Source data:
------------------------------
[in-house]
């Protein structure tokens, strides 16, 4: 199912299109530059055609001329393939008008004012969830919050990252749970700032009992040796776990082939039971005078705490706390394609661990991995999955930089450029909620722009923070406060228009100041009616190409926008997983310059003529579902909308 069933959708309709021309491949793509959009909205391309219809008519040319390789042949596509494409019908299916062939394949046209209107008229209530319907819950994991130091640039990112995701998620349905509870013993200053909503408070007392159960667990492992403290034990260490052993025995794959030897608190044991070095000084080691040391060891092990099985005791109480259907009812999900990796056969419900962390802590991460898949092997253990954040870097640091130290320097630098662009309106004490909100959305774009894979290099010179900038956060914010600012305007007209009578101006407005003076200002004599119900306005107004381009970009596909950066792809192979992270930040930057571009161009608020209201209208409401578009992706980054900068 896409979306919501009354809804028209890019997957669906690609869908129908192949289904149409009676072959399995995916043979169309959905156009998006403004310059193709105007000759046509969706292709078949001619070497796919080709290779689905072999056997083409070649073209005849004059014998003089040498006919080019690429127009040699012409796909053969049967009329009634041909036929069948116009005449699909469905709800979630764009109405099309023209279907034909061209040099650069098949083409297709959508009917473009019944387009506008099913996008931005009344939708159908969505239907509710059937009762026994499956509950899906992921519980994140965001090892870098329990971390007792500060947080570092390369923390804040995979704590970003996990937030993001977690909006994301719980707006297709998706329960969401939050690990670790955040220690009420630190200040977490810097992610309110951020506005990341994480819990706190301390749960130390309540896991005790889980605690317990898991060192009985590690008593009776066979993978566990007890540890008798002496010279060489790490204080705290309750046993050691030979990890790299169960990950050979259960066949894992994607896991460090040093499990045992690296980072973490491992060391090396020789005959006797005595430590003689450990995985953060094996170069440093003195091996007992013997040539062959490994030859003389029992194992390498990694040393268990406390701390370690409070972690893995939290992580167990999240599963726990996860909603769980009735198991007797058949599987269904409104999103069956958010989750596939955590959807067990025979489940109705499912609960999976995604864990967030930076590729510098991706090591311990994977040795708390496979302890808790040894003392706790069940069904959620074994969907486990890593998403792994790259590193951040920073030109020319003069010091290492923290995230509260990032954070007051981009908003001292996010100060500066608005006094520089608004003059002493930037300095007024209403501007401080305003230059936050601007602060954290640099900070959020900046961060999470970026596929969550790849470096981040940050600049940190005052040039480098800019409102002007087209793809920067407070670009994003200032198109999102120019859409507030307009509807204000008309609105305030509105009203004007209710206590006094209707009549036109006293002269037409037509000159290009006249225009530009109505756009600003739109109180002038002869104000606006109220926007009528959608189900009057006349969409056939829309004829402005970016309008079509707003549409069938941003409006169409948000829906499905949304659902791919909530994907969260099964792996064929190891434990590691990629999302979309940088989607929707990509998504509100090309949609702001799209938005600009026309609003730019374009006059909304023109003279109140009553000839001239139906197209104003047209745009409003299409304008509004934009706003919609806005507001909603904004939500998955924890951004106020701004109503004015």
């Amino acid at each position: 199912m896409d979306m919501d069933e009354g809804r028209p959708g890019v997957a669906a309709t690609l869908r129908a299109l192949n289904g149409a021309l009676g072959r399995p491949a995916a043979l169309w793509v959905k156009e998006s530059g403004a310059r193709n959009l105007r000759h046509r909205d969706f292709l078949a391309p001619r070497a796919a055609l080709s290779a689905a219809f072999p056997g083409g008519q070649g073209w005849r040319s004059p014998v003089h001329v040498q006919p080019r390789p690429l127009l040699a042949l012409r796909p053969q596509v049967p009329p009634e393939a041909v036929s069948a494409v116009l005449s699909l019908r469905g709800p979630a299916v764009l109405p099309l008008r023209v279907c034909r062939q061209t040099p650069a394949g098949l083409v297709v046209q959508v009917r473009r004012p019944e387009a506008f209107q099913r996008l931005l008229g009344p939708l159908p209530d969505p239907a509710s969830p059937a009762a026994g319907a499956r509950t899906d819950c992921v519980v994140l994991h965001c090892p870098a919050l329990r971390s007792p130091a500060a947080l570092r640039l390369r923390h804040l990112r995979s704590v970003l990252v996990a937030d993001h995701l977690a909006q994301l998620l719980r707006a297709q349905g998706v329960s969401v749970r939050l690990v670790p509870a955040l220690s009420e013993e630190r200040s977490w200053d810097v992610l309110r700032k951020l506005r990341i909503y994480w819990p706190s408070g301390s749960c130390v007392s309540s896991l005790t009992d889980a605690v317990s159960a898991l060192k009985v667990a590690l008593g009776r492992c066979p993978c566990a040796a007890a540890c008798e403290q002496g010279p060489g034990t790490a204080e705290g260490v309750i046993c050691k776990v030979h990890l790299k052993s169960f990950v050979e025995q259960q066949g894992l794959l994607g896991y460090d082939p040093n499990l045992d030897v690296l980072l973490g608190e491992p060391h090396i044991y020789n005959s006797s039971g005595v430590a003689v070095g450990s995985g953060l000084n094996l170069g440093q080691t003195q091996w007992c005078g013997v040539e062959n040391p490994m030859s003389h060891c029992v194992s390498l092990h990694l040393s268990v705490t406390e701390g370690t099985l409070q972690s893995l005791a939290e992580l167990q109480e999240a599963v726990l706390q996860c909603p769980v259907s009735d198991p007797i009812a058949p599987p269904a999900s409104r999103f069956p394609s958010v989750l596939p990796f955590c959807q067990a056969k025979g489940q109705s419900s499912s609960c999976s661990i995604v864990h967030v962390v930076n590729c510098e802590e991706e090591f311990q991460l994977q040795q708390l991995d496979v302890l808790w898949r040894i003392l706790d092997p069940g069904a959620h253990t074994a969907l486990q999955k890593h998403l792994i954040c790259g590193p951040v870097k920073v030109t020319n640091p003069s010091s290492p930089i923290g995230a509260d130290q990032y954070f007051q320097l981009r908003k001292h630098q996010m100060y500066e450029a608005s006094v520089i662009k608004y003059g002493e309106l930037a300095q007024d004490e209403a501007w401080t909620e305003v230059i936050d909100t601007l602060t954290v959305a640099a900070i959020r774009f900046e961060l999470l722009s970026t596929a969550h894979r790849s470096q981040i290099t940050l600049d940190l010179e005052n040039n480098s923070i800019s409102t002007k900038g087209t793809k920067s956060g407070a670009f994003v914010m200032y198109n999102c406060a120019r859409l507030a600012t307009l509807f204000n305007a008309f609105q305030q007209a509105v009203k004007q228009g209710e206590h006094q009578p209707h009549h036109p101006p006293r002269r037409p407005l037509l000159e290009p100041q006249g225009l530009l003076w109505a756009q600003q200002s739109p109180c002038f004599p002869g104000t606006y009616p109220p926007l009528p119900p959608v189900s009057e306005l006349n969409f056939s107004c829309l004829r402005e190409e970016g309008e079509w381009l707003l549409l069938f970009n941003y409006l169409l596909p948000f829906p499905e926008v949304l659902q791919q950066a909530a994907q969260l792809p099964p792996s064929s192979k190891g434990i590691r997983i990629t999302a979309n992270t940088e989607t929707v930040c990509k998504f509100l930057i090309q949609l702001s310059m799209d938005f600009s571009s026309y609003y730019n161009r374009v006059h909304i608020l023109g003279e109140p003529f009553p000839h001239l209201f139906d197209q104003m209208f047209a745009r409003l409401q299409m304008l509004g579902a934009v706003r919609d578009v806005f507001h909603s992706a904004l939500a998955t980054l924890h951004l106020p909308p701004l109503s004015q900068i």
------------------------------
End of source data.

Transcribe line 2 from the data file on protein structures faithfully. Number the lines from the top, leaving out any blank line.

């Protein structure tokens, strides 16, 4: 199912299109530059055609001329393939008008004012969830919050990252749970700032009992040796776990082939039971005078705490706390394609661990991995999955930089450029909620722009923070406060228009100041009616190409926008997983310059003529579902909308 069933959708309709021309491949793509959009909205391309219809008519040319390789042949596509494409019908299916062939394949046209209107008229209530319907819950994991130091640039990112995701998620349905509870013993200053909503408070007392159960667990492992403290034990260490052993025995794959030897608190044991070095000084080691040391060891092990099985005791109480259907009812999900990796056969419900962390802590991460898949092997253990954040870097640091130290320097630098662009309106004490909100959305774009894979290099010179900038956060914010600012305007007209009578101006407005003076200002004599119900306005107004381009970009596909950066792809192979992270930040930057571009161009608020209201209208409401578009992706980054900068 896409979306919501009354809804028209890019997957669906690609869908129908192949289904149409009676072959399995995916043979169309959905156009998006403004310059193709105007000759046509969706292709078949001619070497796919080709290779689905072999056997083409070649073209005849004059014998003089040498006919080019690429127009040699012409796909053969049967009329009634041909036929069948116009005449699909469905709800979630764009109405099309023209279907034909061209040099650069098949083409297709959508009917473009019944387009506008099913996008931005009344939708159908969505239907509710059937009762026994499956509950899906992921519980994140965001090892870098329990971390007792500060947080570092390369923390804040995979704590970003996990937030993001977690909006994301719980707006297709998706329960969401939050690990670790955040220690009420630190200040977490810097992610309110951020506005990341994480819990706190301390749960130390309540896991005790889980605690317990898991060192009985590690008593009776066979993978566990007890540890008798002496010279060489790490204080705290309750046993050691030979990890790299169960990950050979259960066949894992994607896991460090040093499990045992690296980072973490491992060391090396020789005959006797005595430590003689450990995985953060094996170069440093003195091996007992013997040539062959490994030859003389029992194992390498990694040393268990406390701390370690409070972690893995939290992580167990999240599963726990996860909603769980009735198991007797058949599987269904409104999103069956958010989750596939955590959807067990025979489940109705499912609960999976995604864990967030930076590729510098991706090591311990994977040795708390496979302890808790040894003392706790069940069904959620074994969907486990890593998403792994790259590193951040920073030109020319003069010091290492923290995230509260990032954070007051981009908003001292996010100060500066608005006094520089608004003059002493930037300095007024209403501007401080305003230059936050601007602060954290640099900070959020900046961060999470970026596929969550790849470096981040940050600049940190005052040039480098800019409102002007087209793809920067407070670009994003200032198109999102120019859409507030307009509807204000008309609105305030509105009203004007209710206590006094209707009549036109006293002269037409037509000159290009006249225009530009109505756009600003739109109180002038002869104000606006109220926007009528959608189900009057006349969409056939829309004829402005970016309008079509707003549409069938941003409006169409948000829906499905949304659902791919909530994907969260099964792996064929190891434990590691990629999302979309940088989607929707990509998504509100090309949609702001799209938005600009026309609003730019374009006059909304023109003279109140009553000839001239139906197209104003047209745009409003299409304008509004934009706003919609806005507001909603904004939500998955924890951004106020701004109503004015």